After five centuries of ignoring the north, powerful interests in the south have recently taken interest in the resources of the Amazon, precipitating a paroxysm of change in the north that will affect the entire world. Politics will guide the course of change but how, and for what reasons, remains uncertain, for internal and external forces are pulling in opposite directions. Internal forces, large corporations among them, overwhelmingly favor rapid development of the Amazon—expansion of the logging, mining, and agricultural frontiers. By contrast, those concerned with the world environment view the "loss" of the Amazon as an impending global tragedy. They want to find ways to sustain the vast forest, and with it, an unrivaled wealth of biological diversity, hundreds of indigenous tribes, and, of increasing importance, the vast store of carbon contained in the Amazon's trees.

How will these tensions play out? What happens to the Amazon over the next two or three decades may prove decisive in the world's efforts to curb greenhouse gas emissions. If the Brazilian government continues to take a cautious approach to energy policy, as it has for several decades, and makes an effort to plan and control development in the Amazon, the area could serve as a model for the world's remaining regions of forest wilderness—among them the Congo basin, Siberia, northern Canada, and the outer islands of Indonesia. But if Brazil chooses to follow a business-as-usual policy—a laissez-faire, Wild West scramble for resources—it could push the South American continent, if not the world, over a climatic tipping point from which there would be no return, a prospect that should be of concern to everyone on the planet. - Full review and further John Terborgh articles.
This is one of the key questions to be addressed at the forthcoming World Wilderness Congress, to be held in South America in 2009.

Further South American/World Wilderness Congress reading:

Thursday, November 15, 2007

Campfire Questions with Jamie Buchanan-Dunlop

We recently had an opportunity to catch up with Jamie Buchanan-Dunlop, intrepid Wilderness expeditioner and educator. Jamie also somehow finds time to run an impressive string of entrepreneurial projects making a real difference. These include Offscreened which takes young people to the Middle East on cultural interchange, iNomad which is all about communicating discovery and last but most certainly not least Digital Explorer which you can learn more about if you keep reading.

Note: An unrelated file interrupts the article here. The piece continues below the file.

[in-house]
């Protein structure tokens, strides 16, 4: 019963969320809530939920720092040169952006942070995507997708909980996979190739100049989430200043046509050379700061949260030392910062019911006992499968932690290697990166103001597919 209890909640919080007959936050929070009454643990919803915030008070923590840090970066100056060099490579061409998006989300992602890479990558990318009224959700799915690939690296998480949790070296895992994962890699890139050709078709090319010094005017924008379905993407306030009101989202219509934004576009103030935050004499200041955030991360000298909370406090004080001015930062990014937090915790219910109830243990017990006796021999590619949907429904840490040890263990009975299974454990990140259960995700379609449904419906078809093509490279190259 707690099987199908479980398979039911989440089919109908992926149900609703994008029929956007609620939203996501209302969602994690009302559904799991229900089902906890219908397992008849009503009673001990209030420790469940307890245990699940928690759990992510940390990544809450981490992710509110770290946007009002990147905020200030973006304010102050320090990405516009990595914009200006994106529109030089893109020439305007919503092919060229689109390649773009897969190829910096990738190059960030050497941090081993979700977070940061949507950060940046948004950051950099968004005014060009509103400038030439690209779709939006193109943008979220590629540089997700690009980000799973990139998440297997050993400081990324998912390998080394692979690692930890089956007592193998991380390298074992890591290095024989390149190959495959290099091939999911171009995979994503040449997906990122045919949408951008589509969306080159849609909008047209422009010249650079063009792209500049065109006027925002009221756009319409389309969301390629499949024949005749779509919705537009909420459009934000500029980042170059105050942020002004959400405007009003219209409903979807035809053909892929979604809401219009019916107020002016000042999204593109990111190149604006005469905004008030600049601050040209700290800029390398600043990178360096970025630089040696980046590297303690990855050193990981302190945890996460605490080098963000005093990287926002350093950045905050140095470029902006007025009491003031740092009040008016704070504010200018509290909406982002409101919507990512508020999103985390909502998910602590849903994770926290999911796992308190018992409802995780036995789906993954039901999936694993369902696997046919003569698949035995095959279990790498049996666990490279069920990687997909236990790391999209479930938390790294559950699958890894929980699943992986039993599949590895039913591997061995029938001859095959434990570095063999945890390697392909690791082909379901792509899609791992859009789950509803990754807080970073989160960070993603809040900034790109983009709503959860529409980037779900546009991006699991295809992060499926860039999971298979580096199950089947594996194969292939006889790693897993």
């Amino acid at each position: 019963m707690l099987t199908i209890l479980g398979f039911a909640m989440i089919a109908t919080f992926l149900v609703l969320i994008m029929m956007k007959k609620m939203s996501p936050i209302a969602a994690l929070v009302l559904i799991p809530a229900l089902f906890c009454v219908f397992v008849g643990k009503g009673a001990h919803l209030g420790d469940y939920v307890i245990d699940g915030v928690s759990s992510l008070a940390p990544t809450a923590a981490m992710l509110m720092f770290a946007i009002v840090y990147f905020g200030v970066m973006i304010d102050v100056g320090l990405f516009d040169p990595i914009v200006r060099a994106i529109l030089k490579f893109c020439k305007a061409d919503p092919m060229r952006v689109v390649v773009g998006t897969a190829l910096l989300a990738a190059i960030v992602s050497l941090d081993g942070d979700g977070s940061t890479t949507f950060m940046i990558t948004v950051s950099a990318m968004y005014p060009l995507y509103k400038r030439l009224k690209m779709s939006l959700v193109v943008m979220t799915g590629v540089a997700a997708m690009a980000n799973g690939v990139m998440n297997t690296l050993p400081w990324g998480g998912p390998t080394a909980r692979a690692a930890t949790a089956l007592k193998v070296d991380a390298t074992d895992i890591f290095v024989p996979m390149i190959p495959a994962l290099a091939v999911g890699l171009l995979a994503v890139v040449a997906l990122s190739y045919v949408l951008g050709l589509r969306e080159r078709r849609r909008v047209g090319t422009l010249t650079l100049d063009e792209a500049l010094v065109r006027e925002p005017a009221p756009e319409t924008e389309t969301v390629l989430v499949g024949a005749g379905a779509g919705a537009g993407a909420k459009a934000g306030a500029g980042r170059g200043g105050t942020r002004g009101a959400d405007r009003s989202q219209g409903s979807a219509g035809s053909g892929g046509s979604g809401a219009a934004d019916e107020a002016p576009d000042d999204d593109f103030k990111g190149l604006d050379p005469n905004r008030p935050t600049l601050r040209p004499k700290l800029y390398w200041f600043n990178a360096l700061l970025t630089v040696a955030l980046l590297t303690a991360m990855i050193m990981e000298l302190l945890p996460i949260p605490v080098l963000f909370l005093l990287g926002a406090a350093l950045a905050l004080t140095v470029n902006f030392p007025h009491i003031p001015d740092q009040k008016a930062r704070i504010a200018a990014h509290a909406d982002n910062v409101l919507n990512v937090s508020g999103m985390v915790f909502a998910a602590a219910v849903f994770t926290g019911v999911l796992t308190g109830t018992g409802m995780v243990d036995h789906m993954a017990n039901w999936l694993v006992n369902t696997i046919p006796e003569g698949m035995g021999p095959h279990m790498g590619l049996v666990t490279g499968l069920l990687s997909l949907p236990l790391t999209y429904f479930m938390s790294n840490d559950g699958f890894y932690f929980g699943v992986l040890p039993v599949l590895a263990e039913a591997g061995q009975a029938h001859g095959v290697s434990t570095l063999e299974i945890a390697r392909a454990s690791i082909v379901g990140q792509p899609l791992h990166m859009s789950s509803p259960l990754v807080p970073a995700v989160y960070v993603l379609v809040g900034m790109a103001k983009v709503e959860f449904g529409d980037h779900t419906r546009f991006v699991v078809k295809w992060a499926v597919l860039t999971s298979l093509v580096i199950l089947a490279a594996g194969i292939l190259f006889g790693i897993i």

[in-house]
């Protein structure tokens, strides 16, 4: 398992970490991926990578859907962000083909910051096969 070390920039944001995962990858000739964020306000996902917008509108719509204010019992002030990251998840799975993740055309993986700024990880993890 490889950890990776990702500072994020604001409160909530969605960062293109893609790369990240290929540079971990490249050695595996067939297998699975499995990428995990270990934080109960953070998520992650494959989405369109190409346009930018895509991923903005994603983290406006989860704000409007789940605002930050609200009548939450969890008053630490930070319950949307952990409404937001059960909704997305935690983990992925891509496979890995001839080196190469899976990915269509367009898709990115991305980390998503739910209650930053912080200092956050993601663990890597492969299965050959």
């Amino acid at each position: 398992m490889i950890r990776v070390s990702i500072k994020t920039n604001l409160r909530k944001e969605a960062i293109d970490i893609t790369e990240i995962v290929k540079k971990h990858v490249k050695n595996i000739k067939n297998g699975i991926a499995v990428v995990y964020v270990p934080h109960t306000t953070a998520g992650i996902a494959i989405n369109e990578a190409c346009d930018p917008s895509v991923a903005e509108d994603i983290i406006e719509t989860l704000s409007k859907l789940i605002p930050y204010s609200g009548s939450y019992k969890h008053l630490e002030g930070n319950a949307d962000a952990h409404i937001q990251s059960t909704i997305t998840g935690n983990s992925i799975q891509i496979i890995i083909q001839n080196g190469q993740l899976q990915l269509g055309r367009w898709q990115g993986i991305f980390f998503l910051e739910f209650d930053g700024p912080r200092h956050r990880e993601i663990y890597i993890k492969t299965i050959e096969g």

Here's what we asked, and what he said:

• You’re an expeditioner with plenty of Wilderness experience – could you tell us a bit more about that and also who or what inspired you to get out there (I’m thinking of the mentor you mention but go as broad as you like)

I was very lucky to be let loose in the Scottish highlands as a child. As a family we went up to the Cairngorms every year and it was amazing to roam for miles around and not see another person. I first learnt about wilderness and nature during these trips. When I was a teenager I had the fortune to go on a two week Outward Bound type holiday led by Richard Waite. Richard invited me back for the following two years to help out with other trips. In terms of bringing the wilderness to young people, I would say that he was a definite mentor, and it is thanks to him that I am now leading youth expeditions. Heinrich Harrer is also to blame. I read Seven Years in Tibet whilst ill when I was fourteen. I had roamed Tibet and the Himalaya for years in my mind, before I finally got there aged eighteen. Six trips later and they still bowl me over – they are awesome in the true sense of the word and contain a deep spiritual essence.